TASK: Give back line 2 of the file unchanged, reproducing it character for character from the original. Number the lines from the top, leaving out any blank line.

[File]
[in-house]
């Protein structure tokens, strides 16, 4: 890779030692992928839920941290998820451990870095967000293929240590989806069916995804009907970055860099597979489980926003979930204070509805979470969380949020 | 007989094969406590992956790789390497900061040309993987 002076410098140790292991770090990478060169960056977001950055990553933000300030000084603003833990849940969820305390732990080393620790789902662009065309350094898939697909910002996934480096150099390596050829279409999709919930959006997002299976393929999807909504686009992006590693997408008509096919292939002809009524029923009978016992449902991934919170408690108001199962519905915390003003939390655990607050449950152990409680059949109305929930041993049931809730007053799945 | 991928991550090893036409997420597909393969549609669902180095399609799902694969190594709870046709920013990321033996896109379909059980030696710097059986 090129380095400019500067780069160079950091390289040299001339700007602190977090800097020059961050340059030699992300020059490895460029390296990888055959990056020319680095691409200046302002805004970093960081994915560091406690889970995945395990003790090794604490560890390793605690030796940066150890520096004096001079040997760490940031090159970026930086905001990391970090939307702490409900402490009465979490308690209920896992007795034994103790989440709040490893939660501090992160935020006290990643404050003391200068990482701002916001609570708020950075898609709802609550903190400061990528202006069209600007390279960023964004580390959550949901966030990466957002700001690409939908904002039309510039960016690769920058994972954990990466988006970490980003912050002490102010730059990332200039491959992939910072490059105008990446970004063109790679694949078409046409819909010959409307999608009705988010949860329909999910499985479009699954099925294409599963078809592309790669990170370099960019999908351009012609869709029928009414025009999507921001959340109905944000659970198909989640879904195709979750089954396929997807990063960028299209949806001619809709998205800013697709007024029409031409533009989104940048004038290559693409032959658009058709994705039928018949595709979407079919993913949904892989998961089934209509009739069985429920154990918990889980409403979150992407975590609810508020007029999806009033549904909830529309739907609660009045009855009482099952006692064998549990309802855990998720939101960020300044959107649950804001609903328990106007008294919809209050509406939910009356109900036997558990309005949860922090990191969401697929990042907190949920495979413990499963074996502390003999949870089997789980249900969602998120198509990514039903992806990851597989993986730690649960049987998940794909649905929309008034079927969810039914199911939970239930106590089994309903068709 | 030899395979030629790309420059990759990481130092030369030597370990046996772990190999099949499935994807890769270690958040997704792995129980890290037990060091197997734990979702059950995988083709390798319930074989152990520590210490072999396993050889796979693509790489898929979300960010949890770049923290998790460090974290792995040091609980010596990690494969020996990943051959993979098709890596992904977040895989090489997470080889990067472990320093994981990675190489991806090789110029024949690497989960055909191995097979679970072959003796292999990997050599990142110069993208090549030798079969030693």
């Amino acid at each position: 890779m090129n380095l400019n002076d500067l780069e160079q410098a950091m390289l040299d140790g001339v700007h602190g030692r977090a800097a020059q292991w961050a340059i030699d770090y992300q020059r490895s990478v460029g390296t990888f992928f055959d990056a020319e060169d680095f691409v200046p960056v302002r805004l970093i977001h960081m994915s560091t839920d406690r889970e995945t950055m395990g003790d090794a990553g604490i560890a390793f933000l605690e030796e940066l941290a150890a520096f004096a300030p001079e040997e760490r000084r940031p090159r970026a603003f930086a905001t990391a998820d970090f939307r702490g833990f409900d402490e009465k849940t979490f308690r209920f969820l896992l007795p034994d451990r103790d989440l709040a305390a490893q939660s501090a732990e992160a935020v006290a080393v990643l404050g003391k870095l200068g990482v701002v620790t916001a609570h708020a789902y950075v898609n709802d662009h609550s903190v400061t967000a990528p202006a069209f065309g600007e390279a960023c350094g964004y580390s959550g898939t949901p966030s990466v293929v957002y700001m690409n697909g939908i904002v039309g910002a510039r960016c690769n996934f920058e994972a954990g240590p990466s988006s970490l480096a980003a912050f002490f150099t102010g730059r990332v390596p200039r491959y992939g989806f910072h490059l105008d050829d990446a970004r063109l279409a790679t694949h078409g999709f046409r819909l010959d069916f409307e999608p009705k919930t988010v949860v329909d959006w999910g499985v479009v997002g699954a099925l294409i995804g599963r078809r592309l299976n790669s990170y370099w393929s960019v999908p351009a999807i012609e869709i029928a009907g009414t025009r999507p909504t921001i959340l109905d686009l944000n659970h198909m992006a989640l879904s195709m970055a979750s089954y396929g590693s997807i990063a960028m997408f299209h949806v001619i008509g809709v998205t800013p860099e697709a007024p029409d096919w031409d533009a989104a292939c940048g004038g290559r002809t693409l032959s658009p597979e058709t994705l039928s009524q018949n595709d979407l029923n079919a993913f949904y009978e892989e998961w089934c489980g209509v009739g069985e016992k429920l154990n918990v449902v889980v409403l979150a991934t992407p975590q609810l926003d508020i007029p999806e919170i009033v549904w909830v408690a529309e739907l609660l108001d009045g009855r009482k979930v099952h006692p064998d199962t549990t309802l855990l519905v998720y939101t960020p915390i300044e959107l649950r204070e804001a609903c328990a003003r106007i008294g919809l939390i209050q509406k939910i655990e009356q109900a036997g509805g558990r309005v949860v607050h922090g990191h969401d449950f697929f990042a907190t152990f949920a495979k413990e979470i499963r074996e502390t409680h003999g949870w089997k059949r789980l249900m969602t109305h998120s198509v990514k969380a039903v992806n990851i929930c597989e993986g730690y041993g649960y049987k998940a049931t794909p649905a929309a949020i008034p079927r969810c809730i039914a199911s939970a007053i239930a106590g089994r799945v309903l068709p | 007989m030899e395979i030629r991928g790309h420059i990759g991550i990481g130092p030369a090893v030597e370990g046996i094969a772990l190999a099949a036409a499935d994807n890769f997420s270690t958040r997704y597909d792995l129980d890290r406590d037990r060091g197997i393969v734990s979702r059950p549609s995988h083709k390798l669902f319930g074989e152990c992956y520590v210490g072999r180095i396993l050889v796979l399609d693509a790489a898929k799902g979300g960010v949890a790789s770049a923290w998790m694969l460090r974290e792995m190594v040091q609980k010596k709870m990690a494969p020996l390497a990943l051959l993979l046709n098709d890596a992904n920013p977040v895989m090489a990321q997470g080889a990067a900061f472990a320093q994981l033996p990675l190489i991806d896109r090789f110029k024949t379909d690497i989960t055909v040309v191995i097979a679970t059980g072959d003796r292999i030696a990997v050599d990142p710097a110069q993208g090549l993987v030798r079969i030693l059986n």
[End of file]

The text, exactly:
């Protein structure tokens, strides 16, 4: 890779030692992928839920941290998820451990870095967000293929240590989806069916995804009907970055860099597979489980926003979930204070509805979470969380949020 | 007989094969406590992956790789390497900061040309993987 002076410098140790292991770090990478060169960056977001950055990553933000300030000084603003833990849940969820305390732990080393620790789902662009065309350094898939697909910002996934480096150099390596050829279409999709919930959006997002299976393929999807909504686009992006590693997408008509096919292939002809009524029923009978016992449902991934919170408690108001199962519905915390003003939390655990607050449950152990409680059949109305929930041993049931809730007053799945 | 991928991550090893036409997420597909393969549609669902180095399609799902694969190594709870046709920013990321033996896109379909059980030696710097059986 090129380095400019500067780069160079950091390289040299001339700007602190977090800097020059961050340059030699992300020059490895460029390296990888055959990056020319680095691409200046302002805004970093960081994915560091406690889970995945395990003790090794604490560890390793605690030796940066150890520096004096001079040997760490940031090159970026930086905001990391970090939307702490409900402490009465979490308690209920896992007795034994103790989440709040490893939660501090992160935020006290990643404050003391200068990482701002916001609570708020950075898609709802609550903190400061990528202006069209600007390279960023964004580390959550949901966030990466957002700001690409939908904002039309510039960016690769920058994972954990990466988006970490980003912050002490102010730059990332200039491959992939910072490059105008990446970004063109790679694949078409046409819909010959409307999608009705988010949860329909999910499985479009699954099925294409599963078809592309790669990170370099960019999908351009012609869709029928009414025009999507921001959340109905944000659970198909989640879904195709979750089954396929997807990063960028299209949806001619809709998205800013697709007024029409031409533009989104940048004038290559693409032959658009058709994705039928018949595709979407079919993913949904892989998961089934209509009739069985429920154990918990889980409403979150992407975590609810508020007029999806009033549904909830529309739907609660009045009855009482099952006692064998549990309802855990998720939101960020300044959107649950804001609903328990106007008294919809209050509406939910009356109900036997558990309005949860922090990191969401697929990042907190949920495979413990499963074996502390003999949870089997789980249900969602998120198509990514039903992806990851597989993986730690649960049987998940794909649905929309008034079927969810039914199911939970239930106590089994309903068709 | 030899395979030629790309420059990759990481130092030369030597370990046996772990190999099949499935994807890769270690958040997704792995129980890290037990060091197997734990979702059950995988083709390798319930074989152990520590210490072999396993050889796979693509790489898929979300960010949890770049923290998790460090974290792995040091609980010596990690494969020996990943051959993979098709890596992904977040895989090489997470080889990067472990320093994981990675190489991806090789110029024949690497989960055909191995097979679970072959003796292999990997050599990142110069993208090549030798079969030693």